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During the first hour of her interview with Jenni Matz, Margaret Cho touches: On where she's calling in from; on her name at birth; on when she started to go by the name "Margaret"; on her parents and growing up in San Francisco around her parents' bookstore; on watching television as a kid; on her parents wanting her to be Americanized; on her interests growing up. On what drew her to comedy and what she enjoys about performing; on her first time on stage; on what she learns from bombing on stage; on imitating her mother in her act; on opening for Jerry Seinfeld and the doors that opened for her; on being inspired by Janeane Garofolo; on how her act developed. On her early guest roles on television; on her role in the TV movie/pilot 'Move the Crowd'; on how 'All-American Girl' came about; on the groundbreaking aspects and criticism of the show; on how she learned that 'All-American Girl' was cancelled and how that motivated her to go do comedy "for real" with stand-up. On her first comedy show/special after 'All-American Girl', 'I'm The One That I Want', and how comedy helped her at that time; on the craft of comedy and her writing process; on her comedic influences; on getting to work with her mentors; on advice from other comedians that she's taken to heart; on balancing serious topics and humor in her comedy; on cancel culture and on whether she's ever felt restricted in her comedy; on the role of comedy in today's political climate; on John Oliver and whether or not comedians should deliver the news.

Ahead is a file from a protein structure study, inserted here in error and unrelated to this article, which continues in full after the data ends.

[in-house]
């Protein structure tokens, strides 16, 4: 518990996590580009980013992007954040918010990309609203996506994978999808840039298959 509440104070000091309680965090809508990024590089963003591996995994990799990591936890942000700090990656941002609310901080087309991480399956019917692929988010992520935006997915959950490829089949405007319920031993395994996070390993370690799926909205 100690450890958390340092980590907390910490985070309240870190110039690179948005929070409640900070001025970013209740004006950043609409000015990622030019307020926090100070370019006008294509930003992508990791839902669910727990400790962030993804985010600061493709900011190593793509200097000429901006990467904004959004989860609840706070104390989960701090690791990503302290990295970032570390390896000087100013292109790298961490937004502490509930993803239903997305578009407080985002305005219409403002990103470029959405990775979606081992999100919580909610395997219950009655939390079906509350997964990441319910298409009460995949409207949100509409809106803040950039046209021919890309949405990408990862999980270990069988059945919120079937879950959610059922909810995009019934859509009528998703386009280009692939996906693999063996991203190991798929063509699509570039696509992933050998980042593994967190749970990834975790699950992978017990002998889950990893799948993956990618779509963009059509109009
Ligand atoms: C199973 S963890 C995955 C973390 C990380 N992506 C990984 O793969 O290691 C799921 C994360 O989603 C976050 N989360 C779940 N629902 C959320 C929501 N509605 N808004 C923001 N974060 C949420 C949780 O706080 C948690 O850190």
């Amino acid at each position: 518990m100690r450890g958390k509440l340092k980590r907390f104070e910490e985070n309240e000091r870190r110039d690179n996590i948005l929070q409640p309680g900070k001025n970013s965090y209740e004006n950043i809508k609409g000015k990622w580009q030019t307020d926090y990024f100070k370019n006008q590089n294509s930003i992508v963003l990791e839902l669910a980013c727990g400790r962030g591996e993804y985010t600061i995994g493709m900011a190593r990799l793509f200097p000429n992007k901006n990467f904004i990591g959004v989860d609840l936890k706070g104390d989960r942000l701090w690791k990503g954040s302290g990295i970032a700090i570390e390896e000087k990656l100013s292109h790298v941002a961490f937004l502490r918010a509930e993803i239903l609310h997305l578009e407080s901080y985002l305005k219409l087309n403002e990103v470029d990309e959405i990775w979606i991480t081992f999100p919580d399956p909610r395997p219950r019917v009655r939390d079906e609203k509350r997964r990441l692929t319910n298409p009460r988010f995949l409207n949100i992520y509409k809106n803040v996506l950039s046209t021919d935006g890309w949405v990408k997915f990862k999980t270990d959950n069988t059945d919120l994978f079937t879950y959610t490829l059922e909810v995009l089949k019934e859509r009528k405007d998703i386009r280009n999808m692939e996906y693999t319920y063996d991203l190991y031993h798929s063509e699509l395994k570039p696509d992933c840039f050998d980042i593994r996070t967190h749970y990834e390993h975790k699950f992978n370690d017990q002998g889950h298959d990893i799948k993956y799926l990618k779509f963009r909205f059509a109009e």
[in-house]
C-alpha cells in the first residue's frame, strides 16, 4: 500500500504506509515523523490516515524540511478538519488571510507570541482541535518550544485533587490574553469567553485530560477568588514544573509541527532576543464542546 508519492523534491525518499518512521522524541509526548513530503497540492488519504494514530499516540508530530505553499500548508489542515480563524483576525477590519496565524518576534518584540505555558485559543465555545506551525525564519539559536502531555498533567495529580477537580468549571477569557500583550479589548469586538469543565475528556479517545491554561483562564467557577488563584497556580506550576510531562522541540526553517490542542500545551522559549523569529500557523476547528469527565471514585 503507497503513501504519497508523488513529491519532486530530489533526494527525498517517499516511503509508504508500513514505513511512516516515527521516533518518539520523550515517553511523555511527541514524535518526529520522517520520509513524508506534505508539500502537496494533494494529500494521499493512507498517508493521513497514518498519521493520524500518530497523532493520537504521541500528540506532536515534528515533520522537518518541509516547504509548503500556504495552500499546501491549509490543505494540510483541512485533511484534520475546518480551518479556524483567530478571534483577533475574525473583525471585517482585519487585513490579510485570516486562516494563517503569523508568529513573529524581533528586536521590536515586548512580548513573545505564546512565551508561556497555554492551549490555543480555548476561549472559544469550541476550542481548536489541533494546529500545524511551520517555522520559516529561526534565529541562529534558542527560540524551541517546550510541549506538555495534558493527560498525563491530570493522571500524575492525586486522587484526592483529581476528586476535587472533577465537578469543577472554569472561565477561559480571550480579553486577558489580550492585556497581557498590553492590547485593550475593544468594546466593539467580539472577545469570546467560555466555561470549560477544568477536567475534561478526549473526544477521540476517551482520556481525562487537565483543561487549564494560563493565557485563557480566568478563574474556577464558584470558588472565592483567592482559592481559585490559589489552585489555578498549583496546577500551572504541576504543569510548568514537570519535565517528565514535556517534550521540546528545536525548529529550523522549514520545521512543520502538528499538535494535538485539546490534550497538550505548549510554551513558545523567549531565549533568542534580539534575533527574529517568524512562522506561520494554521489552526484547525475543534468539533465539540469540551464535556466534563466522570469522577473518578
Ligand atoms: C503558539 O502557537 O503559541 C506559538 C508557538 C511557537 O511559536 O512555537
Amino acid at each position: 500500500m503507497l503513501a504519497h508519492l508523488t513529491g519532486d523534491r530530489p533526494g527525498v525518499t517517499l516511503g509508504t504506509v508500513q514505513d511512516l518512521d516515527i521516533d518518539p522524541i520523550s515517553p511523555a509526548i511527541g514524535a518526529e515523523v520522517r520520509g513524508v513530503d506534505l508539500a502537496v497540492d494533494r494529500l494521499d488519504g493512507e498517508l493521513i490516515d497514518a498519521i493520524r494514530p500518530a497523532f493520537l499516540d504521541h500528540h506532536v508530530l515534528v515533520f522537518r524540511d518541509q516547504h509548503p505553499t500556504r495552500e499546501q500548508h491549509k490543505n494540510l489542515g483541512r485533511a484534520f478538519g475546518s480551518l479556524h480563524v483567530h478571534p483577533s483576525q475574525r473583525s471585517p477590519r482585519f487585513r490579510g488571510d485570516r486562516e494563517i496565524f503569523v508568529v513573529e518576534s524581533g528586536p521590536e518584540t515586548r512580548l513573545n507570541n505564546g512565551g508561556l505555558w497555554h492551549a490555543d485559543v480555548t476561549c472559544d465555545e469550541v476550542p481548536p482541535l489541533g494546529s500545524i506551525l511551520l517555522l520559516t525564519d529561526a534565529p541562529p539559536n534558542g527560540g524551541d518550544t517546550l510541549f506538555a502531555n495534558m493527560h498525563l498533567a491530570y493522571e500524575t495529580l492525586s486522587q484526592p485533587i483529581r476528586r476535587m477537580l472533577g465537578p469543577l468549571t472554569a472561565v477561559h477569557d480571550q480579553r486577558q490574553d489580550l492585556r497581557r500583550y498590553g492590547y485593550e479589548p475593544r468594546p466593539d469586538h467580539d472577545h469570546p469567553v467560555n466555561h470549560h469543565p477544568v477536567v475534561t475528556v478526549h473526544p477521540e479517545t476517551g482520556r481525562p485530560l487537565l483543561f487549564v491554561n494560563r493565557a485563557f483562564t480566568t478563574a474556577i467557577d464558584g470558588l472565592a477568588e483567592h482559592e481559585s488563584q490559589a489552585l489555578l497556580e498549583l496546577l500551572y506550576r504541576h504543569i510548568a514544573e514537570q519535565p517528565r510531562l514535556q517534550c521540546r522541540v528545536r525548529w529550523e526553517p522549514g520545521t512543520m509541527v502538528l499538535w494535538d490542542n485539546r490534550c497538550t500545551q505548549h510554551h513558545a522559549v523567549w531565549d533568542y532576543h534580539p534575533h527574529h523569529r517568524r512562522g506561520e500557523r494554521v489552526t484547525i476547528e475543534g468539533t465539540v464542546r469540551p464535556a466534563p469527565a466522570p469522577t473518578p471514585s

During the second half of her interview with Jenni Matz, Margaret Cho touches: On her VH1 show 'The Cho Show'; on playing "Teri Lee" on 'Drop Dead Diva' and her love of procedurals; on shooting 'Drop Dead Diva' in Peachtree City and moving to Atlanta; on why 'Drop Dead Diva' was successful and on 'Drop Dead Diva' tackling body issues head on; on her guest roles on '30 Rock' and on being nominated for an Emmy; on playing a North Korean general on the 72nd Golden Globe Awards, hosted by Amy Poehler and Tina Fey, and on criticism of the character. On Eddie Huang approaching her to discuss 'Fresh Off the Boat' since she had previously navigated a show starring an Asian-American family on U.S. primetime television; on what had changed in the culture between the time of 'All-American Girl' and 'Fresh Off the Boat'; on the legacy of 'All-American Girl'; on playing Ken Jeong's sister on 'Dr. Ken' and on knowing Ken Jeong for decades; on Ken Jeong not guessing her identity on 'The Masked Singer'; on hosting 'All About Sex' on TLC; on reuniting with 'Jerry Seinfeld on Comedians in Cars Getting Coffee'; on a comment by Bobby Lee on the Virginia Tech shooting and humanizing an inhumane act. On her time co-hosting 'Fashion Police'; on playing a villain on an episode of 'Law & Order: Special Victims Unit'; on what the COVID-19 pandemic experience has been like for her; on the violence against Asian-Americans during the pandemic and on the many streaming services she's been watching; on doing remote shows and connecting with fans during the COVID-19 pandemic; on what production has been like during the COVID-19 pandemic. On her podcast; on the progress television has made in Asian-American representation in front of and behind the camera; on being a role model for Asian-American female comedians; on advice to aspiring comedians; on the value of oral histories; on her proudest professional achievement and career regrets; on what she's most looking forward to when the COVID-19 pandemic ends; on how she'd like to be remembered.